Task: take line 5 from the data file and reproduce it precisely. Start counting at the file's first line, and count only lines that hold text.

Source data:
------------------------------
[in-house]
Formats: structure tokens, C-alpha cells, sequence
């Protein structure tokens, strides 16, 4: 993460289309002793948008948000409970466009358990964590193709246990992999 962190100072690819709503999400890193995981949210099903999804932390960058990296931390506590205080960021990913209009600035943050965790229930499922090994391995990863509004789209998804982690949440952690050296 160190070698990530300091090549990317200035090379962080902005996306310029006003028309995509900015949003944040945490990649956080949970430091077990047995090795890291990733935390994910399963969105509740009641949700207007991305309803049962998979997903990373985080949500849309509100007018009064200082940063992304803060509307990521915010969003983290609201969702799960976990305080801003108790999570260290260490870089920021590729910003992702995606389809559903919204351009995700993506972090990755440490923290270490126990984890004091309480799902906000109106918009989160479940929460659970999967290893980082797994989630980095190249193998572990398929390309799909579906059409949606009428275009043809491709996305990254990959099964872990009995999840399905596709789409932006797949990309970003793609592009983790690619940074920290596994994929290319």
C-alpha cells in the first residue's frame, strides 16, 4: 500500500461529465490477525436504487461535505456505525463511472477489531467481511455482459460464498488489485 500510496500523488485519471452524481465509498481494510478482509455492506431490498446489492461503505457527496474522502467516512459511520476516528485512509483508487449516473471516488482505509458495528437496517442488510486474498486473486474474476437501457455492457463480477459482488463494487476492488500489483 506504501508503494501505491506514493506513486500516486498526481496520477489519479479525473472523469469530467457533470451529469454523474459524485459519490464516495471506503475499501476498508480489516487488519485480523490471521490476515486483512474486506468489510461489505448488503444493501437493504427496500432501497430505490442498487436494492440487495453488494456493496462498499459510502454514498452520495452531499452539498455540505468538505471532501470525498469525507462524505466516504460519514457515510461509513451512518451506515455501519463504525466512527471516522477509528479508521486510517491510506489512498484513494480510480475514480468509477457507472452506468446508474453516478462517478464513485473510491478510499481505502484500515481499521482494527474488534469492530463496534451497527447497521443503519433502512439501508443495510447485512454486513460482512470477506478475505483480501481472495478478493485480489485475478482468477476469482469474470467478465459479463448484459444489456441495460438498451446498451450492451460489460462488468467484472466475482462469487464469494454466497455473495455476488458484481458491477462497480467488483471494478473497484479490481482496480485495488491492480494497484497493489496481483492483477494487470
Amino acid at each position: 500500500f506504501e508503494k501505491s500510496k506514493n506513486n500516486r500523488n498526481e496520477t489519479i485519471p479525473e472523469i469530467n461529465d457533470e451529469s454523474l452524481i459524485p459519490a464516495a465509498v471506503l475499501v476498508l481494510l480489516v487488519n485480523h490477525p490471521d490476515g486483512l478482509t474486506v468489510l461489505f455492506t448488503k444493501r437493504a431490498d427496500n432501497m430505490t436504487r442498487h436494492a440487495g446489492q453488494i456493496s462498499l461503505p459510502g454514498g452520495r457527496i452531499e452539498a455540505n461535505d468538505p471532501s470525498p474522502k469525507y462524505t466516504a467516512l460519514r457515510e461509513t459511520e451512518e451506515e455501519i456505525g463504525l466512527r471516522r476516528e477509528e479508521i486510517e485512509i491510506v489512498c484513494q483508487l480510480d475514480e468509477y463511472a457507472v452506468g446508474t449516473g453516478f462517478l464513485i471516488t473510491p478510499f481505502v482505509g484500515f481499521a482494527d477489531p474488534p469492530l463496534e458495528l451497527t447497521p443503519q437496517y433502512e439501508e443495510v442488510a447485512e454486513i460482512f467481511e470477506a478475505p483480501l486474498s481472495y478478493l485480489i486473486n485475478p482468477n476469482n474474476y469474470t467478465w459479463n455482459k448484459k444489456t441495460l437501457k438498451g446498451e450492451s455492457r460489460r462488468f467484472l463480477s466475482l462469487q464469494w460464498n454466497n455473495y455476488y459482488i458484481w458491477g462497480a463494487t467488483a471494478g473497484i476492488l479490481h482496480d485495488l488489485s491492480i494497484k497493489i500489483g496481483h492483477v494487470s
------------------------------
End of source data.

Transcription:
Amino acid at each position: 500500500f506504501e508503494k501505491s500510496k506514493n506513486n500516486r500523488n498526481e496520477t489519479i485519471p479525473e472523469i469530467n461529465d457533470e451529469s454523474l452524481i459524485p459519490a464516495a465509498v471506503l475499501v476498508l481494510l480489516v487488519n485480523h490477525p490471521d490476515g486483512l478482509t474486506v468489510l461489505f455492506t448488503k444493501r437493504a431490498d427496500n432501497m430505490t436504487r442498487h436494492a440487495g446489492q453488494i456493496s462498499l461503505p459510502g454514498g452520495r457527496i452531499e452539498a455540505n461535505d468538505p471532501s470525498p474522502k469525507y462524505t466516504a467516512l460519514r457515510e461509513t459511520e451512518e451506515e455501519i456505525g463504525l466512527r471516522r476516528e477509528e479508521i486510517e485512509i491510506v489512498c484513494q483508487l480510480d475514480e468509477y463511472a457507472v452506468g446508474t449516473g453516478f462517478l464513485i471516488t473510491p478510499f481505502v482505509g484500515f481499521a482494527d477489531p474488534p469492530l463496534e458495528l451497527t447497521p443503519q437496517y433502512e439501508e443495510v442488510a447485512e454486513i460482512f467481511e470477506a478475505p483480501l486474498s481472495y478478493l485480489i486473486n485475478p482468477n476469482n474474476y469474470t467478465w459479463n455482459k448484459k444489456t441495460l437501457k438498451g446498451e450492451s455492457r460489460r462488468f467484472l463480477s466475482l462469487q464469494w460464498n454466497n455473495y455476488y459482488i458484481w458491477g462497480a463494487t467488483a471494478g473497484i476492488l479490481h482496480d485495488l488489485s491492480i494497484k497493489i500489483g496481483h492483477v494487470s